Retro Evaluate: 23 years in the past, Nikon’s groundbreaking D1 DSLR modified the whole lot: Digital Pictures Evaluate


After a quick hiatus, Gordon Laing of Cameralabs is again with a brand new Retro Evaluate, this time centered on Nikon’s landmark DSLR, the Nikon D1. First launched in 1999, the D1 was the primary DSLR Nikon designed and constructed by itself, following prior Nikon digital cameras constructed round Fujifilm our bodies, just like the Nikon E2 and E2S.

As Laing factors out, the D1 additionally wasn’t the primary DSLR in the marketplace normally, nor the primary to incorporate a Nikon F-mount. Kodak launched DSLRs utilizing modified Nikon movie SLR cameras, just like the Kodak DCS 460, which has an industry-leading 6.2MP picture sensor that had solely a 1.3x crop, a minimal crop issue on the time. Granted, when that digital camera hit retailer cabinets in 1995, it got here with a $35,600 price ticket, which is almost $70,000 when adjusted for inflation.

The Kodak DSC 460 might not have been a Nikon digital camera, but it surely set in movement plans inside Nikon headquarters to launch a DSLR of its personal, one at a way more inexpensive worth level. Nikon’s E2-series, which had Fujifilm guts and smaller picture sensors, weren’t fairly satisfying professional customers both. Nikon’s consumer-oriented Coolpix cameras, just like the Coolpix 900 launched in 1998, afforded Nikon an opportunity to refine its digital imaging applied sciences earlier than it introduced the D1 in September 1999. Nonetheless, the D1 wasn’t available till 2000.

Nikon D1 picture, straight from the digital camera. Picture credit score: Gordon Laing / Cameralabs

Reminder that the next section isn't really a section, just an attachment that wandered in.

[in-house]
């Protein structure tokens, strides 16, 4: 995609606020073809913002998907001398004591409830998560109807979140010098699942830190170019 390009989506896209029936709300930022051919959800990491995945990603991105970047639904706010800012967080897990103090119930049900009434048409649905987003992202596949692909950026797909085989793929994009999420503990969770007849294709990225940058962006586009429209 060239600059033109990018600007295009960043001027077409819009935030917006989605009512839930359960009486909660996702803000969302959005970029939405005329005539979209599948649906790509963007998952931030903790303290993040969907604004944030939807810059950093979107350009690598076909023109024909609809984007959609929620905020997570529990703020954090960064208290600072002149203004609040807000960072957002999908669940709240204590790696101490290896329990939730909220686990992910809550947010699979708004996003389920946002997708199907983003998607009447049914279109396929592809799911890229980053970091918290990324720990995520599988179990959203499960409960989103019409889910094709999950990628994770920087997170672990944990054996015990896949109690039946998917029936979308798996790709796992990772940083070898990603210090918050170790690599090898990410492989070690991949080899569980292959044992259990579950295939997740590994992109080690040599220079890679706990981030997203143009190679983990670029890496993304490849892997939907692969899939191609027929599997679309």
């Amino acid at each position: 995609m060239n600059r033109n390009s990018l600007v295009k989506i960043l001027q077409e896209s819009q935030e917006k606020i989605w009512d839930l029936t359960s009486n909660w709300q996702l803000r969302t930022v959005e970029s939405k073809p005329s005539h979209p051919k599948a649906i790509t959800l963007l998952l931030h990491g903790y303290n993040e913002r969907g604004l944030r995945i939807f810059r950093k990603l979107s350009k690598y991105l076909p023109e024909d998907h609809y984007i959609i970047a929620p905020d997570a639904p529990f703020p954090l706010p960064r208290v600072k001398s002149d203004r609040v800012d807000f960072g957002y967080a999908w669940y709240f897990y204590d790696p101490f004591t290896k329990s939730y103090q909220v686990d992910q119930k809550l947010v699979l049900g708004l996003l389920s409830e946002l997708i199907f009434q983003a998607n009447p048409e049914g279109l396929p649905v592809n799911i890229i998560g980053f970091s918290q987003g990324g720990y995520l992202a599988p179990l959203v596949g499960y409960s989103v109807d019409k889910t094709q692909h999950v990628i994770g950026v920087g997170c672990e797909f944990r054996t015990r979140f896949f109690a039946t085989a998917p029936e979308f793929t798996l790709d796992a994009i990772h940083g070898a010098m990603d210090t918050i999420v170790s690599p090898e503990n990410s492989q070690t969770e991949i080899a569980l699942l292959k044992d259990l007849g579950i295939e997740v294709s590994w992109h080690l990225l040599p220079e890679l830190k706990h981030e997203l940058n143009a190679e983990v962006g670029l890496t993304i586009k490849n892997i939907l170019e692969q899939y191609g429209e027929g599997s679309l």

At $5,500 – almost $10,000 in right now’s {dollars} – the D1 wasn’t low cost, but it surely was inside attain for skilled photographers. The worth additionally considerably undercut its competitors on the time, the 2MP Kodak DSC sequence, which price not less than $12,000. In our assessment, we wrote, ‘The D1 is the whole lot the skilled photographer may wish and an entire lot extra, construct high quality is second to none, picture high quality is great with a number of funnies which, so long as you recognize, you’ll be able to work round.’

Nikon D1 picture, straight from the digital camera. Picture credit score: Gordon Laing / Cameralabs

The Nikon D1 was undoubtedly good on the flip of the twenty first century, however Laing needs to know, is it nonetheless good now, 23 years later? Whereas the two.7MP CCD sensor produces dated-looking photographs lately and delivers considerably odd colours because of an absence of standardized colour areas and unusual colour processing, Laing was ‘struck by simply how good it nonetheless felt and the way shortly I may get taking pictures.’ Contemplating it was Nikon’s first in-house DSLR, the D1 was surprisingly refined when it comes to design and operability. When doing his Retro Opinions, Laing usually should take care of archaic controls and usefulness, however the D1 nonetheless feels decidedly Nikon.

Nikon D1 picture, straight from the digital camera. Picture credit score: Gordon Laing / Cameralabs

The D1 broke lots of new floor when it launched. The digital camera captured JPEG photographs at 4.5 frames per second with a 20-shot buffer, which was supremely fast on the time. It additionally shot 12-bit uncooked photographs. Contemplating its efficiency, worth, design, and the wealthy catalog of F-mount lenses it used, the D1 wasn’t only a triumph for Nikon, it set into movement a big change within the DSLR market. Together with Canon DSLRs just like the 1D and D30, which had been launched after the Nikon D1, Kodak’s undisputed place on the prime of the professional DSLR market was shaken. Kodak finally pulled out of the DSLR market in 2004, and it is inconceivable to not see the position the Nikon D1 performed.

To learn Laing’s full ideas on the Nikon D1, learn his Nikon D1 Retro Evaluate. There you will discover extra photographs and plenty of extra particulars in regards to the D1. You too can see extra of Laing’s movies on his YouTube channel, Dino Bytes.

All photographs courtesy of Gordon Laing / Cameralabs


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